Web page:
Forsyth County residents may see construction begin to thin traffic congestion along Ga. 400 and other sore spots by next year after a $200 million bond referendum to fund road projects passed in Tuesday’s election.
Voters approved the measure by about a 63 percent to 37 percent split, with 34,764 votes in favor and 20,030 votes against. The decision likely will create a slight increase in property taxes for 20 years to pay off the bonds.
Of the $200 million in funding, $81 million will be used for projects for which the Georgia Department of Transportation has allocated $93 million in leveraged funding, including the widening of Ga. 400 from McFarland Parkway to Bald Ridge Marina Road.
If voters had rejected the bond measure, proponents feared state funding would disappear. The remaining $119 million is proposed for county projects.
Carter Patterson, chairman of the Taxpayers United to Reduce Forsyth Traffic campaign committee, said Tuesday night the county’s population is growing about 7 percent per year.
“Our low taxes, quality schools and parks have attracted many people to call Forsyth County their home,” he said. “With that high growth has come growing pains for our roads. Our residents feel this every day.
“The transportation bond will give relief to our citizens and help attract commercial investment.”
Patterson said he had expected about a 60-percent-to-40-percent vote margin.
James McCoy, the president and CEO of the Cumming-Forsyth County Chamber of Commerce, echoed Patterson’s remarks, saying he “had a sense the community, by and large, was supportive of (the project) to widen (Ga.) 400. That this was a good idea.”
McCoy went on to say he was “very pleased” that Forsyth County voters “by such a really nice margin expressed their support that they’re willing to give this level of support to transportation projects for our community.”
However, not everyone was pleased with the voters’ decision.
“It’s not unexpected,” said Tony DeMaria of the Homeowners Coalition, which opposed the bond proposal. “I am disappointed. Homeowners are 90-plus percent of the citizens in this county, and yet they have no voice or little voice among elected officials.”
During the county’s annual Transportation Summit in October, District 24 state Rep. Mark Hamilton of Cumming said the average person in Georgia invests about $85 a year in roads and bridges.
With the approval of the bond, the estimated impact on a tax bill for a home valued at $250,000 is, on average, $121 a year.
“I can’t think of any one thing we can do (in Forsyth County) that has a positive impact on businesses and job growth and everyday lives than the widening of Ga. 400,” McCoy said.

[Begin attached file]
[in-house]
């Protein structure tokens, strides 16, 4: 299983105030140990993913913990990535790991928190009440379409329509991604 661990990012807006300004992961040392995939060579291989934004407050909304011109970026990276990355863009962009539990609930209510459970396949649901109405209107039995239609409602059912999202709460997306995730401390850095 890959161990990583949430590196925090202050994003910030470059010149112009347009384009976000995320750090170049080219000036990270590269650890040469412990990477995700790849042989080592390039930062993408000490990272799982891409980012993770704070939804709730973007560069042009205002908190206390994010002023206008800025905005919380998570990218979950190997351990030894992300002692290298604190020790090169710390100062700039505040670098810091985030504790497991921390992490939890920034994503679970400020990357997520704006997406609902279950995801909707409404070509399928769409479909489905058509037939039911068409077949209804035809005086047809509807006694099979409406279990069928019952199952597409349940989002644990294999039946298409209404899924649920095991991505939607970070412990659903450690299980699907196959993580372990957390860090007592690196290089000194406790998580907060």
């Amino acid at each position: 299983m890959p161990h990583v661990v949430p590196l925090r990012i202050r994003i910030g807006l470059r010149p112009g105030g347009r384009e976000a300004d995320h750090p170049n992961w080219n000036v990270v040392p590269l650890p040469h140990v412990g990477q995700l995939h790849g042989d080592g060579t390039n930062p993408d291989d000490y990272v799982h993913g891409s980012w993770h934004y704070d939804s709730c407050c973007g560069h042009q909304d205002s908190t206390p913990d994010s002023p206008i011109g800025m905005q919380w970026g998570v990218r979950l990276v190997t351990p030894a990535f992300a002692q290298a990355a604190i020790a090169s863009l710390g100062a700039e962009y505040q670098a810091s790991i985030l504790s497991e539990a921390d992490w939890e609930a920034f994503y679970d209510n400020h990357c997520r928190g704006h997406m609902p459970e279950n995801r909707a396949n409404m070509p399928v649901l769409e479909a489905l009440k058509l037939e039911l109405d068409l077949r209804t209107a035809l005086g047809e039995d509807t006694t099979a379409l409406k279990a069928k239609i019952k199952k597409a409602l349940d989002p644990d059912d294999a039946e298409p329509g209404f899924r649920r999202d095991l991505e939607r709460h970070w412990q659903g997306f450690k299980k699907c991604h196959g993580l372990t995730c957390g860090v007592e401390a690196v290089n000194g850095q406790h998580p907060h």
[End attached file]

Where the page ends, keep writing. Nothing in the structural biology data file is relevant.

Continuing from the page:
He and other supporters of the bond said they hope the upcoming projects will relieve congestion, shorten commute times and encourage more commercial development.
With the passage of the referendum, the plan is to widen Ga. 400 from McFarland Parkway to Bald Ridge Marina Road, using $53 million of the bond funding. The state is expected to contribute another $10 million.
Hamilton, who is on the state legislature’s transportation committee, said he confirmed with transportation department leaders Wednesday morning that an internal meeting is set for Monday to begin planning the Ga. 400 project.
“It’s my job to make sure the conditions of the bond from a state standpoint are honored and (that the DOT) will provide funding as was determined (in the proposal),” Hamilton said. “One of my goals is for construction to be started by 2015, and I’m confident it will be.”
Four other projects for which the county and state will be partners include widening of Ga. 371 from Ga. 9 to Kelly Mill Road; widening of Ga. 369 between Ga. 9 and Ga. 306; and intersection improvements at Ga.. 369 and McGinnis Ferry Road at 400.
Other efforts, which will be funded solely through local bond funds, are an extension of Ronald Reagan Boulevard from Majors Road to McFarland Parkway, and widening projects on McGinnis Ferry, Old Atlanta, Pilgrim Mill and Union Hill roads.
DeMaria, with the Homeowners Coalition, said he did not disagree with the initial goals of improving the roads.
“Yes, we need to fix traffic, we need to fix schools, we need to fix a lot of other infrastructure problems that rapid growth and a high-density model has produced,” he said. “But what we don’t see is our elected officials looking at the root causes of why this has happened.”
He said he and those who support his cause are “not giving up.”
“We don’t want to brag about how fast we’re growing,” he said. “We want to brag about how good we’re growing.”